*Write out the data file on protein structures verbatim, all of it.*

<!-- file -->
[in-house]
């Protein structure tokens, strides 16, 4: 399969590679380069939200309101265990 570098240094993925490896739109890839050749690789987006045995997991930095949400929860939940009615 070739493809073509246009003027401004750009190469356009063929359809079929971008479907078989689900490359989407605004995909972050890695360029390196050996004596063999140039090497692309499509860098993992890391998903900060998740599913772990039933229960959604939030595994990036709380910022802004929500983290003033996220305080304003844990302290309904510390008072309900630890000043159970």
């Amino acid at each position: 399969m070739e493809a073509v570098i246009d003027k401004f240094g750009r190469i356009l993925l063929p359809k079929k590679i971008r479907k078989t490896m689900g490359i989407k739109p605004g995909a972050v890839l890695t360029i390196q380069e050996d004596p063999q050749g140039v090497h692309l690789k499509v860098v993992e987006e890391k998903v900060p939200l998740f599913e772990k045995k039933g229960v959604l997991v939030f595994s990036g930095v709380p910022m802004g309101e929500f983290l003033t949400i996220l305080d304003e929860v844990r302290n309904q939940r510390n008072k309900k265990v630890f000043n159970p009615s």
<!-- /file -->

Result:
[in-house]
């Protein structure tokens, strides 16, 4: 399969590679380069939200309101265990 570098240094993925490896739109890839050749690789987006045995997991930095949400929860939940009615 070739493809073509246009003027401004750009190469356009063929359809079929971008479907078989689900490359989407605004995909972050890695360029390196050996004596063999140039090497692309499509860098993992890391998903900060998740599913772990039933229960959604939030595994990036709380910022802004929500983290003033996220305080304003844990302290309904510390008072309900630890000043159970």
């Amino acid at each position: 399969m070739e493809a073509v570098i246009d003027k401004f240094g750009r190469i356009l993925l063929p359809k079929k590679i971008r479907k078989t490896m689900g490359i989407k739109p605004g995909a972050v890839l890695t360029i390196q380069e050996d004596p063999q050749g140039v090497h692309l690789k499509v860098v993992e987006e890391k998903v900060p939200l998740f599913e772990k045995k039933g229960v959604l997991v939030f595994s990036g930095v709380p910022m802004g309101e929500f983290l003033t949400i996220l305080d304003e929860v844990r302290n309904q939940r510390n008072k309900k265990v630890f000043n159970p009615s």